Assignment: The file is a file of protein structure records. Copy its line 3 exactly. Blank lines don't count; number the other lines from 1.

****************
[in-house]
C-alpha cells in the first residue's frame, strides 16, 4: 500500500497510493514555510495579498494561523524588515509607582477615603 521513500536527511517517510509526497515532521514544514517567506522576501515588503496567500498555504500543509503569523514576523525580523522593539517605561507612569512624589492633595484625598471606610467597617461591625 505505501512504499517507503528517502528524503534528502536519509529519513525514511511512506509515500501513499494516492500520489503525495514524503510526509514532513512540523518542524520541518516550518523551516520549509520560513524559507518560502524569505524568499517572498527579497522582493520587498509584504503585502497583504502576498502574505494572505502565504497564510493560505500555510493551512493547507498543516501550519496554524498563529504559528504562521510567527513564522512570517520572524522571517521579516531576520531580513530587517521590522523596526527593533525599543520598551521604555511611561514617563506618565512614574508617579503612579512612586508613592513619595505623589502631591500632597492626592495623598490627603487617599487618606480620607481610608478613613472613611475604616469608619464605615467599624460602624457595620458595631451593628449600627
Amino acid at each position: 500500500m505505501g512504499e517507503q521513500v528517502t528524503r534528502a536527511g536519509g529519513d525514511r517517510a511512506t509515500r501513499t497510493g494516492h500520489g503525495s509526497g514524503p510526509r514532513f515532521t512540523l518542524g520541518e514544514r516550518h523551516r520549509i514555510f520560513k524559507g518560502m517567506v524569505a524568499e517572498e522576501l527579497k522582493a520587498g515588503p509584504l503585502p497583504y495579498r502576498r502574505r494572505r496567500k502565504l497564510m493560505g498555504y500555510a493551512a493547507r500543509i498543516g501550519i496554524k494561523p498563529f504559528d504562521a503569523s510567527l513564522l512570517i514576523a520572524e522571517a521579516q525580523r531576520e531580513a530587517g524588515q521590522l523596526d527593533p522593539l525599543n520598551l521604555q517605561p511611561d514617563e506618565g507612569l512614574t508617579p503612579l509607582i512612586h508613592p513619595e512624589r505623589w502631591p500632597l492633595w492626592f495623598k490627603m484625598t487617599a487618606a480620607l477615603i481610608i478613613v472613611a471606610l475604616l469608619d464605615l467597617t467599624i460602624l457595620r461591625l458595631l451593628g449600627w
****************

Amino acid at each position: 500500500m505505501g512504499e517507503q521513500v528517502t528524503r534528502a536527511g536519509g529519513d525514511r517517510a511512506t509515500r501513499t497510493g494516492h500520489g503525495s509526497g514524503p510526509r514532513f515532521t512540523l518542524g520541518e514544514r516550518h523551516r520549509i514555510f520560513k524559507g518560502m517567506v524569505a524568499e517572498e522576501l527579497k522582493a520587498g515588503p509584504l503585502p497583504y495579498r502576498r502574505r494572505r496567500k502565504l497564510m493560505g498555504y500555510a493551512a493547507r500543509i498543516g501550519i496554524k494561523p498563529f504559528d504562521a503569523s510567527l513564522l512570517i514576523a520572524e522571517a521579516q525580523r531576520e531580513a530587517g524588515q521590522l523596526d527593533p522593539l525599543n520598551l521604555q517605561p511611561d514617563e506618565g507612569l512614574t508617579p503612579l509607582i512612586h508613592p513619595e512624589r505623589w502631591p500632597l492633595w492626592f495623598k490627603m484625598t487617599a487618606a480620607l477615603i481610608i478613613v472613611a471606610l475604616l469608619d464605615l467597617t467599624i460602624l457595620r461591625l458595631l451593628g449600627w